UN experts express solidarity with the people of Malawi in wake of Cyclone Freddy
04 April 2023
GENEVA (4 April 2023): UN experts* today expressed solidarity with the people of Malawi in the wake of devastating Tropical Cyclone Freddy that has killed and injured hundreds, creating an unprecedented crisis and prompting the Government to declare a state of disaster.
“We extend our heartfelt support and solidarity to the hundreds of thousands affected by Freddy, the longest-lasting tropical cyclone ever recorded in the southern hemisphere,” the experts said.
“The cyclone has had a devastating toll on people across 14 districts – nearly half the country – causing loss of lives, destruction of homes, livelihoods and infrastructure,” they said. “Cyclone Freddy submerged and washed away hundreds of thousands of hectares of crops, leaving more than half a million people displaced and sheltered in camps across flood-affected areas,” the UN experts said.
Challenging weather conditions continue to hamper search and rescue operations in areas only accessible by air while other districts remain out of reach due to flooding and landslides. Several hundred are reported to be missing and the number is expected to rise in the days ahead. The cyclone has severely impacted areas already suffering from a cholera outbreak and overwhelmed the already overstretched health sector.
“The disaster has left an estimated 1.1 million people in dire need of urgent humanitarian support with the most immediate needs being shelter, food, clean water, sanitation and hygiene, health, and safety,” the experts said.
“Protecting the most vulnerable internally displaced persons in sites, ensuring timely and adequate access to food and health care, including by the provision of sexual and reproductive health care and protection services for women and girls, unaccompanied and separated children, LGBTI persons, people with disabilities and older persons, without discrimination, is paramount,” they said.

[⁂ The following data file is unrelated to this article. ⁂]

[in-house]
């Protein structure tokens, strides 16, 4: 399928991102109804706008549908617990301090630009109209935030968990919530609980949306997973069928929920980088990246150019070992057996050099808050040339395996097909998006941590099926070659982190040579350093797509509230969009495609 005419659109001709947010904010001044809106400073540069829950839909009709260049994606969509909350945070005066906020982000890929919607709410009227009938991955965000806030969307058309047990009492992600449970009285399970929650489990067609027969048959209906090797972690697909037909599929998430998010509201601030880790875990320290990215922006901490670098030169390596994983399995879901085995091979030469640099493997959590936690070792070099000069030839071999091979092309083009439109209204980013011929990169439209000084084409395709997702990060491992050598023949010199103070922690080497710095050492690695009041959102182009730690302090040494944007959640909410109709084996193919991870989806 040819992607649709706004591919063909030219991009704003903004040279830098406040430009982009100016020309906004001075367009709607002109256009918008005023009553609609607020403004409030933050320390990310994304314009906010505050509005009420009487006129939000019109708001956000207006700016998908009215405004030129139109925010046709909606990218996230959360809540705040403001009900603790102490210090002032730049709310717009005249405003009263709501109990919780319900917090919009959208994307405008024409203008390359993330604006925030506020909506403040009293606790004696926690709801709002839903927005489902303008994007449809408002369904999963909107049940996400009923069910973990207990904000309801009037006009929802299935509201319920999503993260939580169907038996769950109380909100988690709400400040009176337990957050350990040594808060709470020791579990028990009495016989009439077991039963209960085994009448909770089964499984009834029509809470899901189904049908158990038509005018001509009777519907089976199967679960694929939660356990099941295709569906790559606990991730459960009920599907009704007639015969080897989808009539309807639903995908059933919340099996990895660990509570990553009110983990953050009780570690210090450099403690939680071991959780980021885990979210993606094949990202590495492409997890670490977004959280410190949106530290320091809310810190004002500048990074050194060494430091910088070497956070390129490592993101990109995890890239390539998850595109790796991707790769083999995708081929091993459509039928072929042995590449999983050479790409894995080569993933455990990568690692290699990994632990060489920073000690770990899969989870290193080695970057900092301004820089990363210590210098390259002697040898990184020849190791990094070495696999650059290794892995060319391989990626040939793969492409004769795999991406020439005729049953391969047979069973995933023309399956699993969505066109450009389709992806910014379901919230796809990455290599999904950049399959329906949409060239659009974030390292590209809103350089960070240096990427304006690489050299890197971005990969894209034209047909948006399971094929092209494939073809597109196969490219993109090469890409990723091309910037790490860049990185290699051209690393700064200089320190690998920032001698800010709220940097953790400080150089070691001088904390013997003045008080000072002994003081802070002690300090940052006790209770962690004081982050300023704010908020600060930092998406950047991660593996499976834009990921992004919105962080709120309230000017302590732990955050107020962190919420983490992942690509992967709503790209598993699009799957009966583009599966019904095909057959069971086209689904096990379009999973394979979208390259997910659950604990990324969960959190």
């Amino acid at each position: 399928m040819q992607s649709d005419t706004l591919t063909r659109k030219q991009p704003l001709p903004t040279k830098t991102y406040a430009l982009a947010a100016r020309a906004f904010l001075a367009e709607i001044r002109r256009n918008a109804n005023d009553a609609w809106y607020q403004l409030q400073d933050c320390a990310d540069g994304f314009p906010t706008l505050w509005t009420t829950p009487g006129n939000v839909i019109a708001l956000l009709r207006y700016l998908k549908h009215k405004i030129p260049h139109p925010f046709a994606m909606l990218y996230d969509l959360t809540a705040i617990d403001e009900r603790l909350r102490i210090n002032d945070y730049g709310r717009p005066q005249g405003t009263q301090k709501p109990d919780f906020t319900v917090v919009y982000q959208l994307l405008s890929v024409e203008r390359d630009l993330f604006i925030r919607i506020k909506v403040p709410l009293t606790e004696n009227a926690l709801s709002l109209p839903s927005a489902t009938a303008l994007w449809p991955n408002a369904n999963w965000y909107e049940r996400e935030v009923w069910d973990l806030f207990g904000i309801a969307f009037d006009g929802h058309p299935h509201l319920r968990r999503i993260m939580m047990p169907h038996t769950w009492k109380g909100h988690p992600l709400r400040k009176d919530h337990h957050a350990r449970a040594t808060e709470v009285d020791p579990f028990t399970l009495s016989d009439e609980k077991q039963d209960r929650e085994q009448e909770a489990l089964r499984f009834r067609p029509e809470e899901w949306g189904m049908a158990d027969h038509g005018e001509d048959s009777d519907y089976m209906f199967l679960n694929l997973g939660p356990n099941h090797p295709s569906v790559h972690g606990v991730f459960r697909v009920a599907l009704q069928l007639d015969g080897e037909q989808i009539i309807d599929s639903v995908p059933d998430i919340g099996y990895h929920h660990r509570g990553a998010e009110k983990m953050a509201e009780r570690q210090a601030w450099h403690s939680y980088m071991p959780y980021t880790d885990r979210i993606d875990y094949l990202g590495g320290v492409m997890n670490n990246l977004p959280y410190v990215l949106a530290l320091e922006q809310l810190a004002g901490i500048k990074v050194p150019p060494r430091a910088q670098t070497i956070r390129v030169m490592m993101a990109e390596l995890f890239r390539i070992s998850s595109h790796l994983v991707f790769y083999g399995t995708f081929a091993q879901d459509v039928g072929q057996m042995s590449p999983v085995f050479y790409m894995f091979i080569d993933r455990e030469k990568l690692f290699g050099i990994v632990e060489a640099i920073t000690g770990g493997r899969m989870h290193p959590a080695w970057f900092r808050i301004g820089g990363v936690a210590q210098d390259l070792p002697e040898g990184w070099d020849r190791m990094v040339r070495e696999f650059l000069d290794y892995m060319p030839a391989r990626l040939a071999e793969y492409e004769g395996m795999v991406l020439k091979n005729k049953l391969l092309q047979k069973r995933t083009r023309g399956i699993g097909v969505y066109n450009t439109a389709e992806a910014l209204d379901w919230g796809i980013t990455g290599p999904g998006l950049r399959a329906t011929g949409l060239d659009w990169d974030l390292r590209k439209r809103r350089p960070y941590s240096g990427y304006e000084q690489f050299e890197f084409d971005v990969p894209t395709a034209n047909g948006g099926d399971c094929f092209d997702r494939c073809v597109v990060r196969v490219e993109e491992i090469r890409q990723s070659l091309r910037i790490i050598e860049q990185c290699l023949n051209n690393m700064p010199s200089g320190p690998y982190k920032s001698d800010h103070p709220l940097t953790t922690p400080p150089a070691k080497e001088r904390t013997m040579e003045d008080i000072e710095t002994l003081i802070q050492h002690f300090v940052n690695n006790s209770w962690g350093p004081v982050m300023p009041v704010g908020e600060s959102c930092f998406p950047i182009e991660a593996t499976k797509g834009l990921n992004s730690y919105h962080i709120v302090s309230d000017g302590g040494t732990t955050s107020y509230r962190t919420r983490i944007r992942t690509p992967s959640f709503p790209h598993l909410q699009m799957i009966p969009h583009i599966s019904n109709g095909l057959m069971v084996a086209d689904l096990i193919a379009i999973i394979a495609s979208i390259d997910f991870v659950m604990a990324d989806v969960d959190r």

Commending the government and the people of Malawi, the experts said they had displayed remarkable strength and resilience in the face of the disaster.
“We hope that affected communities can contribute their traditional knowledge and valuable perspectives in the design of programmatic responses, disaster risk reduction strategies and durable solutions,” the experts said. “The rights and dignity of affected populations must be respected in the recovery, rehabilitation and reconstruction in the aftermath.”
The experts urged humanitarian, aid and development partners, business and financial institutions to step up efforts to support the Government of Malawi to alleviate the impact on affected communities. “Malawi needs to develop durable solutions to avert, minimise and address disaster displacement through climate adaptation measures, preparedness and disaster risk reduction,” they said.
“Despite contributing little to the problem, Malawi is facing the impacts of climate change. We call on big emitter States, who are disproportionately responsible for the climate crisis, to make drastic cuts to their emissions, and scale up finance for adaptation and loss and damage,” they said.
“Addressing internal displacement in the context of climate-related disasters requires a holistic, multi-stakeholder, human rights-based approach,” the experts said.
The Special Rapporteurs are part of what is known as the Special Procedures of the Human Rights Council. Special Procedures, the largest body of independent experts in the UN Human Rights system, is the general name of the Council’s independent fact-finding and monitoring mechanisms that address either specific country situations or thematic issues in all parts of the world. Special Procedures’ experts work on a voluntary basis; they are not UN staff and do not receive a salary for their work. They are independent from any government or organization and serve in their individual capacity.
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